Mr BILNEY —-They have inquired and a number of them have applied. I have expressed two doubts in relation to our surveys of employers and potential members about whether people who had inquired would turn up to join. I said that a survey is a survey. As Mrs Haines found out in the last election, it is sometimes different when it comes to the real thing. People in this place are accustomed to saying that there is only one poll that counts--that is the one on the day. On the day, people are turning up to join the Ready Reserve. I know that the honourable member for Warringah is a betting man, and I would love to have a bet with him that we will get the numbers we need in a short space of time. The Opposition has claimed that four Regular Army battalions are not enough--as if to suggest that the four regular battalions will operate in isolation from the seven conventional reserve battalions or the three Ready Reserve battalions. We are talking about a total force concept, a better way of managing our defence, and it is ridiculous to suggest otherwise.

I think the right honourable member for New England (Mr Sinclair) claimed that the Air Force and Navy ready reserves concept would not work. Is he saying that airfield defence guards are not necessary? They are necessary, and ready reservists will be used in this area. They will be employed in a useful capacity as will the similar number, the 450 people, who will be used to supplement our forces in the Royal Australian Navy.

It is claimed that it is not clear whether the necessary numbers of ready reservists will be obtained. As I have said already, the lie has been given to that by the number of people who have so far applied. I believe that more will come in.

The honourable member for Groom (Mr Taylor) referred at some length to the problems with the Nomad aircraft. Certainly the concern that he expressed is shared. The fact is that the Nomad has been in service with the ADF for around 16 years. There are 15 in service now and 10 will be acquired shortly. The additional 10 are being refurbished by ASTA under a $11m contract which was let on 25 March this year.

The accident rate of the Nomad--and in saying this, I do not in any way mean to suggest that we are complacent about the accident rate--of four in the 48,500 hours which have been flown by this military aircraft is quite consistent with the Army aircraft accident rate of nine per 100,000 hours for all types of aircraft over the past 10 years.

Some further tests are going to be carried out and a full review of Nomad airworthiness by the airworthiness board is planned for later this month. We will be awaiting that airworthiness report before taking any action. When that is available to us, we will consider what needs to be done. While echoing the sentiments expressed by the honourable member for Groom as regards the loss of life, I do not agree that we are faced with what I think he described as a scandal.

One aspect which has been raised in this debate and which is sometimes referred to outside this place is the view that the Government has not kept certain promises about the level of expenditure that it made in the 1987 defence of Australia White Paper. The fact is that since then the GDP of this country has expanded considerably and the amount that was then said to be necessary for our defence has been spent.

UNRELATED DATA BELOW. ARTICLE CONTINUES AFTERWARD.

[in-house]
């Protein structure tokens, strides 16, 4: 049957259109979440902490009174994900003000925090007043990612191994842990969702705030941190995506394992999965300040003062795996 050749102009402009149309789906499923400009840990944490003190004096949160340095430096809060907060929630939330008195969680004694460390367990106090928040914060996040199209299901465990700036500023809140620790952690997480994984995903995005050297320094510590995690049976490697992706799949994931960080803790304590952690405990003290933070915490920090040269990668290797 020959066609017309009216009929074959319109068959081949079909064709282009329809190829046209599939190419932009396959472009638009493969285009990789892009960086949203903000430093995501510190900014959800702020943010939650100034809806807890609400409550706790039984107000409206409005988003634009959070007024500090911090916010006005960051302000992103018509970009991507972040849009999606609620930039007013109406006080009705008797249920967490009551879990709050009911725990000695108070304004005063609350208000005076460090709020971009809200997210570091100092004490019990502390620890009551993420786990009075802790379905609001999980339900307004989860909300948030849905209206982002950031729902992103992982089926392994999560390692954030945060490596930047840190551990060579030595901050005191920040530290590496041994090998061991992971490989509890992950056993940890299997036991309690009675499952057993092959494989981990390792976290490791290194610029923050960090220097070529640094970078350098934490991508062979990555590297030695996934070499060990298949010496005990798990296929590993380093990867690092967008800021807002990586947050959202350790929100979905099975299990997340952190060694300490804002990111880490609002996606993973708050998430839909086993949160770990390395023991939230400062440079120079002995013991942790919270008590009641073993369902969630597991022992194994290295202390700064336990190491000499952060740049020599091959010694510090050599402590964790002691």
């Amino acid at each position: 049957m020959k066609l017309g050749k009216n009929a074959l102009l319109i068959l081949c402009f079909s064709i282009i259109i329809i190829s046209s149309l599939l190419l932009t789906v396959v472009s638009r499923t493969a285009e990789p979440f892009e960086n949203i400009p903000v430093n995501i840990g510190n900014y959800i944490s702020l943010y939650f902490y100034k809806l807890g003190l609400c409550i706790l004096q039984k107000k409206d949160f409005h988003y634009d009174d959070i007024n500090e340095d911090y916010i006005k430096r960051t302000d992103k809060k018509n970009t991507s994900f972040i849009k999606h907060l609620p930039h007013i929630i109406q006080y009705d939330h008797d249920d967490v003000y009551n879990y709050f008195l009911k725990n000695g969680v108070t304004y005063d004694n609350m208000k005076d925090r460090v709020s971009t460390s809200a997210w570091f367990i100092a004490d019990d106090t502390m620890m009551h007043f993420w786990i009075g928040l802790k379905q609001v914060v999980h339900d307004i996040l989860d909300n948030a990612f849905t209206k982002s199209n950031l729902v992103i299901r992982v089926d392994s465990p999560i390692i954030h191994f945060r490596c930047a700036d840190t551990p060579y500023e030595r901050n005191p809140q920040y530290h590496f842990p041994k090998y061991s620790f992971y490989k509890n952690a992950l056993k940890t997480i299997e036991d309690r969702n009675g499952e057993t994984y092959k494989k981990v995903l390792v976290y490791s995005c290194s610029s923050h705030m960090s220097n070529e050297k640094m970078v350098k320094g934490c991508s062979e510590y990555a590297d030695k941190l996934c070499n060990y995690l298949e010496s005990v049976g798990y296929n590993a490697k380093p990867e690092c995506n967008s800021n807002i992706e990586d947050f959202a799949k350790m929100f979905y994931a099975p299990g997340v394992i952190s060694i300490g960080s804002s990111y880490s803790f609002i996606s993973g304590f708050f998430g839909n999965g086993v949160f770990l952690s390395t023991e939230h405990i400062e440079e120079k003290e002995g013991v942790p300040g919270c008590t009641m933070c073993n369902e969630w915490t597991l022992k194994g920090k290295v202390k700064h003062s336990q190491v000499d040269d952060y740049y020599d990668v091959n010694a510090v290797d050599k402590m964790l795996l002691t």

The honourable member for Aston (Mr Nugent), in what I thought was a very thoughtful contribution--I am sorry if I betray the fact that I listened across the table to what he said--asked whether the force structure proposal was simply a matter of cost cutting rather than a fundamental restructuring of the ADF. The capital programs which we have in mind--and they are considerable--can be funded, as was shown by events in the Gulf, with zero per cent real growth.


Mr Hawker —-His major concern was morale.


Mr BILNEY —-I know of no better measure of morale than people wanting to join and stay in the Australian defence forces. The last quarter was the first quarter for the last eight years in which the number of people recruited to the ADF has exceeded the number of people leaving.


Mr Hawker —-What about unemployment?


Mr BILNEY —-I believe that, while there are other factors which enter into that consideration, one needs to take account of the great improvement in conditions of service that have been achieved in the life of this Government. One also needs to take account of the better equipment and the better pay which, added to the state of the labour market, have brought about this result. One could also add the best superannuation scheme in Australia that this Government has brought down. A better housing scheme has also contributed to the greater retention of people in the ADF. It is no wonder that people are flocking to join the ADF and are staying in it.

All in all, it is fortuitous that today the Prime Minister (Mr Hawke) outlined at Question Time the responsiveness of our current defence policy to differing conditions in the world. He referred to the ability that we have, not just to defend Australia but to contribute to the wider security of the Western Alliance and those countries with which we are friendly. I believe that that gives the lie to the sorts of negative carping criticisms from an Opposition which, while it has announced a defence review, has nothing like a defence policy.

Proposed expenditure agreed to.

Sitting suspended from 6.36 to 8 p.m.

Department of Primary Industries and Energy

Proposed expenditure, $458,011,000